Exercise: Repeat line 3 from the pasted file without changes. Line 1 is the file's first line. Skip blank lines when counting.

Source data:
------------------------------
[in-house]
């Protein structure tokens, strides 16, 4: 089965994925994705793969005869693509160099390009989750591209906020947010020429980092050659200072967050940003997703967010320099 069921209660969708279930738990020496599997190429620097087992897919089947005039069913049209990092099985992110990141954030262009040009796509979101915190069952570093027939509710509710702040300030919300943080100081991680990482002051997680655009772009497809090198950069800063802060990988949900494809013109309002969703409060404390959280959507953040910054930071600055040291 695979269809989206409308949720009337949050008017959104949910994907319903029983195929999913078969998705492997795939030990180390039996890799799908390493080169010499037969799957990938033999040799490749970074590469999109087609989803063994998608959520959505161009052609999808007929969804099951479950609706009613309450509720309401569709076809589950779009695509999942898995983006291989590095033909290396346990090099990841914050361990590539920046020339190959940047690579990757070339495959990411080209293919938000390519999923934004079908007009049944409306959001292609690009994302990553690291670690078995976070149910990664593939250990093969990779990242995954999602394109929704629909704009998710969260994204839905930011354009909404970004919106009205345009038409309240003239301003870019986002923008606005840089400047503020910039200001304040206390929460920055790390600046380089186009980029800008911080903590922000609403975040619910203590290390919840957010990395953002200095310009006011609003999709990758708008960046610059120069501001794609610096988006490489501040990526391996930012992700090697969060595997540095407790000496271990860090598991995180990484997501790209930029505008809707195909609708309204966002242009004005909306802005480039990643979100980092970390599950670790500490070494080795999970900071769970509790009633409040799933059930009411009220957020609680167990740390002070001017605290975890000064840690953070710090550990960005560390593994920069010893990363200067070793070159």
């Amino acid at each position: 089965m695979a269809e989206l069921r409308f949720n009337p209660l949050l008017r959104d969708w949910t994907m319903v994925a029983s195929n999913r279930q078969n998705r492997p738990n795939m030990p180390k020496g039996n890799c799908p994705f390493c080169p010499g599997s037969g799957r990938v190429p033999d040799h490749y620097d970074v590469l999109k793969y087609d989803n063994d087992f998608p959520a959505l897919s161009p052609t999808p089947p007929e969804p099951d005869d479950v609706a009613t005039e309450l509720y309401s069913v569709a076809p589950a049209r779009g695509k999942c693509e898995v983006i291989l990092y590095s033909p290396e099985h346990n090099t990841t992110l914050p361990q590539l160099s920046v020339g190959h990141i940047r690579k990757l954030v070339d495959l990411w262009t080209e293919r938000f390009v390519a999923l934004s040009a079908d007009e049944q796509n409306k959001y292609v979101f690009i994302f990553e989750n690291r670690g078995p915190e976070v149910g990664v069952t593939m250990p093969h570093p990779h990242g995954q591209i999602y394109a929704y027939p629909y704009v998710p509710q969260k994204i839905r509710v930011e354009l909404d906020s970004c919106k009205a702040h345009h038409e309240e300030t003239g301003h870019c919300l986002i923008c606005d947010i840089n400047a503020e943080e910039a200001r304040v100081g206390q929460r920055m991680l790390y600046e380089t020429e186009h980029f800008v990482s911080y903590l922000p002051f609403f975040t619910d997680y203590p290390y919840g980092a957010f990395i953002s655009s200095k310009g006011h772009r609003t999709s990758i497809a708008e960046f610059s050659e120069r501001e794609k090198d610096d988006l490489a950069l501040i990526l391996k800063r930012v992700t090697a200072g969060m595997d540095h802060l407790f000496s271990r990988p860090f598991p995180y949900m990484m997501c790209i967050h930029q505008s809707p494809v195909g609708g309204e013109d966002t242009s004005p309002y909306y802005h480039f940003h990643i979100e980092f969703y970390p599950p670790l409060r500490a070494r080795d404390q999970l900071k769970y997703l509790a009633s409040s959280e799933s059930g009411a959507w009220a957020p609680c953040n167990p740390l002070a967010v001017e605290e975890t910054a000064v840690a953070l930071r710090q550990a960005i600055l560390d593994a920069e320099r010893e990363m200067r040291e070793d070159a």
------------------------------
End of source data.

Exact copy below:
């Amino acid at each position: 089965m695979a269809e989206l069921r409308f949720n009337p209660l949050l008017r959104d969708w949910t994907m319903v994925a029983s195929n999913r279930q078969n998705r492997p738990n795939m030990p180390k020496g039996n890799c799908p994705f390493c080169p010499g599997s037969g799957r990938v190429p033999d040799h490749y620097d970074v590469l999109k793969y087609d989803n063994d087992f998608p959520a959505l897919s161009p052609t999808p089947p007929e969804p099951d005869d479950v609706a009613t005039e309450l509720y309401s069913v569709a076809p589950a049209r779009g695509k999942c693509e898995v983006i291989l990092y590095s033909p290396e099985h346990n090099t990841t992110l914050p361990q590539l160099s920046v020339g190959h990141i940047r690579k990757l954030v070339d495959l990411w262009t080209e293919r938000f390009v390519a999923l934004s040009a079908d007009e049944q796509n409306k959001y292609v979101f690009i994302f990553e989750n690291r670690g078995p915190e976070v149910g990664v069952t593939m250990p093969h570093p990779h990242g995954q591209i999602y394109a929704y027939p629909y704009v998710p509710q969260k994204i839905r509710v930011e354009l909404d906020s970004c919106k009205a702040h345009h038409e309240e300030t003239g301003h870019c919300l986002i923008c606005d947010i840089n400047a503020e943080e910039a200001r304040v100081g206390q929460r920055m991680l790390y600046e380089t020429e186009h980029f800008v990482s911080y903590l922000p002051f609403f975040t619910d997680y203590p290390y919840g980092a957010f990395i953002s655009s200095k310009g006011h772009r609003t999709s990758i497809a708008e960046f610059s050659e120069r501001e794609k090198d610096d988006l490489a950069l501040i990526l391996k800063r930012v992700t090697a200072g969060m595997d540095h802060l407790f000496s271990r990988p860090f598991p995180y949900m990484m997501c790209i967050h930029q505008s809707p494809v195909g609708g309204e013109d966002t242009s004005p309002y909306y802005h480039f940003h990643i979100e980092f969703y970390p599950p670790l409060r500490a070494r080795d404390q999970l900071k769970y997703l509790a009633s409040s959280e799933s059930g009411a959507w009220a957020p609680c953040n167990p740390l002070a967010v001017e605290e975890t910054a000064v840690a953070l930071r710090q550990a960005i600055l560390d593994a920069e320099r010893e990363m200067r040291e070793d070159a």